The parameter(number) you're entering is a decryption key, which you may not be "authorized" to possess, allowing you to circumvent a "technological protection measure", and tools that allow you to bypass those protection measures are illegal under the DMCA.

    The prime (pun for you crypto fans!) example of this is the AACS encryption key, which if you know it, you can decrypt the copyright protection on most Blu-ray discs.

    http://en.wikipedia.org/wiki/Illegal_numbers

     

    reply to this | link to this | view in thread ]

  27.  
    icon
    Richard (profile), Mar 11th, 2013 @ 7:45am

    Re: Re: Re:

    I think it is more so that the some tech companies are giving them what they are demanding.

    and some have realised that there are advantages to be gained by giving in to the demands.

    Consider HDCP for example. It is supposed to provide protection to high definition content streams to reduce piracy. To be effective for the content companies it has to be secure (and AACS also has to be secure).
    Yet it was designed from the outset NOT to be secure. It could have been made (much more) secure for a relatively trivial cost (10,000 gates according to Ed Felten).

    So why not spend that extra for a better scheme?

    The answer is simple. With HDCP in place and the DMCA anti-circumvention measures (as well as similar measures in UK and europe) you cannot make any HD device unless you join the HDCP cartel. This costs serious money - £10000 just to join the interest group (that does NOT give you access to any crypto keys or the authority to make an HDCP compliant device - it just gives you access to enough information to (officially) know what is involved).

    To actually be allowed to make an HDCP compliant device costs far more and involves a series of legal commitments that you might not want to make.

    It is a simple restaint of trade put together by the equipment manufacturers, ostensibly for the benefit of content companies. However the only practical effect is to raise the costs of entry for prospective new equipment manufacturers.

     

    reply to this | link to this | view in thread ]

  28.  
    icon
    Richard (profile), Mar 11th, 2013 @ 7:48am

    Re: Re: DMCA?

    I thought you meant repaired as in how you get a pet repaired when it has no prospect of any more satisfying life and you want to limit its suffering.

     

    reply to this | link to this | view in thread ]

  29.  
    icon
    Forest_GS (profile), Mar 11th, 2013 @ 8:01am

    Breaking a digital lock just to enjoy a form of entertainment on a different device should never be illegal.

     

    reply to this | link to this | view in thread ]

  30.  
    icon
    Spointman (profile), Mar 11th, 2013 @ 8:36am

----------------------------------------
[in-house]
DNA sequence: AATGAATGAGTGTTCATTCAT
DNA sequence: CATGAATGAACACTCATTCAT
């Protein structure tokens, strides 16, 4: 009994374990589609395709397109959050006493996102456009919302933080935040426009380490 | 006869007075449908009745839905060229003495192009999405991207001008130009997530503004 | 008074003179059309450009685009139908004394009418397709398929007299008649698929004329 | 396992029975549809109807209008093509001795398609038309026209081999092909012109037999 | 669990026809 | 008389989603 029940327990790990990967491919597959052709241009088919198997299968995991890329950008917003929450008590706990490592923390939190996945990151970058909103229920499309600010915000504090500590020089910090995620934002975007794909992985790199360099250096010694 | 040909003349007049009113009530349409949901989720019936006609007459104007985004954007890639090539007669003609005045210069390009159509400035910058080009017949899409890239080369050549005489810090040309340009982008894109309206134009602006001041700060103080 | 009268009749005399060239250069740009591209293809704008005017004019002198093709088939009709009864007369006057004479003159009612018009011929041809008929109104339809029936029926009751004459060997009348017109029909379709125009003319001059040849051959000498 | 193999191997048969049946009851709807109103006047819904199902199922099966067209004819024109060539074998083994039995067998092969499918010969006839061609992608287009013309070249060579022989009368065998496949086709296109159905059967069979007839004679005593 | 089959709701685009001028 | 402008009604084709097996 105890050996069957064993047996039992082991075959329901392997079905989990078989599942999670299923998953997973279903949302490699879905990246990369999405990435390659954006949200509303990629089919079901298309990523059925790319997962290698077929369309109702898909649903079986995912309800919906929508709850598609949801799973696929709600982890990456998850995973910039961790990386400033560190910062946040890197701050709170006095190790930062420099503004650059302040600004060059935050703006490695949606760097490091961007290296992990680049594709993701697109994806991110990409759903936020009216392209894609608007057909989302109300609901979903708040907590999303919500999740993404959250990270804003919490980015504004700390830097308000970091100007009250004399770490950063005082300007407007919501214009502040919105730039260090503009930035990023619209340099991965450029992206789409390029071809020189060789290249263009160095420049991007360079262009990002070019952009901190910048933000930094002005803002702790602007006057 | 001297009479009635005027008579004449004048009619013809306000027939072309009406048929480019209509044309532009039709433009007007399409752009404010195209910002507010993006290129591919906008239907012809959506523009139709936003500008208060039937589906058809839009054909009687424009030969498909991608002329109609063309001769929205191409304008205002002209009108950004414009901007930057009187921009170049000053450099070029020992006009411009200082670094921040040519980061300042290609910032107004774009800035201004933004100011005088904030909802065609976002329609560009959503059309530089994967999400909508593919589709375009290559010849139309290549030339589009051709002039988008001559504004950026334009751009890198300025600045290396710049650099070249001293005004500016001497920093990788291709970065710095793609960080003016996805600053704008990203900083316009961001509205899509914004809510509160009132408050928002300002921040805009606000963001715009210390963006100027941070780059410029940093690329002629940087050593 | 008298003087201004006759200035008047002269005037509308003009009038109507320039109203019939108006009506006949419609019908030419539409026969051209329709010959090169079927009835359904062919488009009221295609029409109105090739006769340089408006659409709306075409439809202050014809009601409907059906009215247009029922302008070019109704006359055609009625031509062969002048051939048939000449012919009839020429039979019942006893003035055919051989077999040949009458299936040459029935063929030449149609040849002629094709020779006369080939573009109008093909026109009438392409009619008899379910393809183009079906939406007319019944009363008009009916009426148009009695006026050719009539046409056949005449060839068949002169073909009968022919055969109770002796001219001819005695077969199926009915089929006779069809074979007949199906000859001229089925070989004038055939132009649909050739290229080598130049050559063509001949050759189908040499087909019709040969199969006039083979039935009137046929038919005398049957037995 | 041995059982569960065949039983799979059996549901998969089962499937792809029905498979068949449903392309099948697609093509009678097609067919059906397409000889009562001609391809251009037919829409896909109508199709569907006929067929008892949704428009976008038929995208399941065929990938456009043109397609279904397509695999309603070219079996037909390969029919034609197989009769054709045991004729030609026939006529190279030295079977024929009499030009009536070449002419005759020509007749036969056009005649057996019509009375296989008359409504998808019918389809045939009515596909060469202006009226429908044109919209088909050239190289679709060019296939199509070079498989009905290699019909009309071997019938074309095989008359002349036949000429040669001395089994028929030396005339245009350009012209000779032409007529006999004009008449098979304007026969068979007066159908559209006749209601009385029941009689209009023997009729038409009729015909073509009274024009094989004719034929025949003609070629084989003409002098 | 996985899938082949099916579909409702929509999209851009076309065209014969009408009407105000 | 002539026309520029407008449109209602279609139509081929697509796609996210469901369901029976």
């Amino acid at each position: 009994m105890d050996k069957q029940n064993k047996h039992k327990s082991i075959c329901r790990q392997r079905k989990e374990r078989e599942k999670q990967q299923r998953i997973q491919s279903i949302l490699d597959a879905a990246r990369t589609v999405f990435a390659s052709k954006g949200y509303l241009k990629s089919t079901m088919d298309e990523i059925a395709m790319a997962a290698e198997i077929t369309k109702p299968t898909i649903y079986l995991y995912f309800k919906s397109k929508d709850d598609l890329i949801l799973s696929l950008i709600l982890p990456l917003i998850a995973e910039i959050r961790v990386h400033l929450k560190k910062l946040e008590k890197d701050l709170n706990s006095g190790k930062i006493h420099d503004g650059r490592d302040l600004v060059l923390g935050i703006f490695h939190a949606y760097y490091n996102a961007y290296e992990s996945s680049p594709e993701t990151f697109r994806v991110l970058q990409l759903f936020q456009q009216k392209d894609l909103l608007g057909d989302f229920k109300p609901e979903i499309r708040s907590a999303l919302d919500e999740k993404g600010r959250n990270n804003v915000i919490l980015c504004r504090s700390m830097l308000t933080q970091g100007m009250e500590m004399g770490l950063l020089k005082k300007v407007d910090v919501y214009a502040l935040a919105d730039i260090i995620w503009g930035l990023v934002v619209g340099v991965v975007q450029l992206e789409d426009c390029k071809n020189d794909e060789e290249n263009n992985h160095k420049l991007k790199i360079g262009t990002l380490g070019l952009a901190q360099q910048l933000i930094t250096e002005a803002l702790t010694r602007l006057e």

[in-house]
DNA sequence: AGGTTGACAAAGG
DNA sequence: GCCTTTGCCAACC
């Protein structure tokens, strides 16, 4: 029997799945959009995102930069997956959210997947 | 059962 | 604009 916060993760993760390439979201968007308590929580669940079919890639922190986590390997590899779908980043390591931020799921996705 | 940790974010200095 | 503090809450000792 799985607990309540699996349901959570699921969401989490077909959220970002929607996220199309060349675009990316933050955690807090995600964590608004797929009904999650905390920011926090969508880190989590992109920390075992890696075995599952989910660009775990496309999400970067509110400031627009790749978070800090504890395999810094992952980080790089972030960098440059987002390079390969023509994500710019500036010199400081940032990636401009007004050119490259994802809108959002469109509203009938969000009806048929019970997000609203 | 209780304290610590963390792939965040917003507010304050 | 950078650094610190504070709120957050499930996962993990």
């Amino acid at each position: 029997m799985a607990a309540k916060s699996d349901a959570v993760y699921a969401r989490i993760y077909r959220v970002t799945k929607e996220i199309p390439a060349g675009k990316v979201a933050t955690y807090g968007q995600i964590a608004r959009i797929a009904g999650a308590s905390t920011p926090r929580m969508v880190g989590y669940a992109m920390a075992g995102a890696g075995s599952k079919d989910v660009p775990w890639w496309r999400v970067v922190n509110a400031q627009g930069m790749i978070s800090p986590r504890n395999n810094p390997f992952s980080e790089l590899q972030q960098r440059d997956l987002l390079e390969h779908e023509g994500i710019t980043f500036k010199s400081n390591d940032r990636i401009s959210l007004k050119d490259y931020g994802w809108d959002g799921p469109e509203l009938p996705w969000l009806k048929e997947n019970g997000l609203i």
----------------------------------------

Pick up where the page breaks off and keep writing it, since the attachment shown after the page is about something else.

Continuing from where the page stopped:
Would it be valid to amend the DMCA to say, "It is legal to circumvent DRM in cases for which the intended use of the content would be legal if it were not protected by DRM. Tools which enable such circumvention are also legal." (with appropriate legalese, of course)

     

    reply to this | link to this | view in thread ]

  31.  
    icon
    ByteMaster (profile), Mar 11th, 2013 @ 8:49am

    Another DMCA Fix

    If we're amending the DMCA anyway, what absolutely needs to be fixed is the take-down system, in the sense that you have, under penalty of perjury, need to have a good-faith believe that the work you demand to be taken down is actually the work you are the copyright owner of, or its authorized agent.

    Right now you can claim birds singing is infringing on Star Wars Menace, as long as you are the copyright holder of Star Wars, or its agent. If you are not, you are in trouble... but the work you complain about can be anything, even something blatantly different, and there is NOTHING that can be done -- under the DMCA.

     

    reply to this | link to this | view in thread ]

  32.  
    identicon
    Shmerl, Mar 11th, 2013 @ 8:52am

    Good to see O'Reilly on the list of supporters. They are one of the publishers who sell their e-books DRM free.

     

    reply to this | link to this | view in thread ]

  33.  
    identicon
    Shmerl, Mar 11th, 2013 @ 8:59am

    For reasons that still aren't entirely clear to me, Hollywood is obsessed with anti-circumvention clauses.

    Why, the reasons are very clear. The whole anti-circumvention obsession was born from obsession with DRM itself, which was born from paranoid fear of piracy combined with desire for control.

    DRM prevents copying technically, but breaking it renders it useless. So DRM proponents attempt make breaking it illegal, in futile attempt to prevent breaking to prevent copying. It's just a stupid abuse of the legal system.

    Here is a very good review of this issue: https://www.youtube.com/watch?v=yYqkU1y0AYc

     

    reply to this | link to this | view in thread ]

  34.  
    icon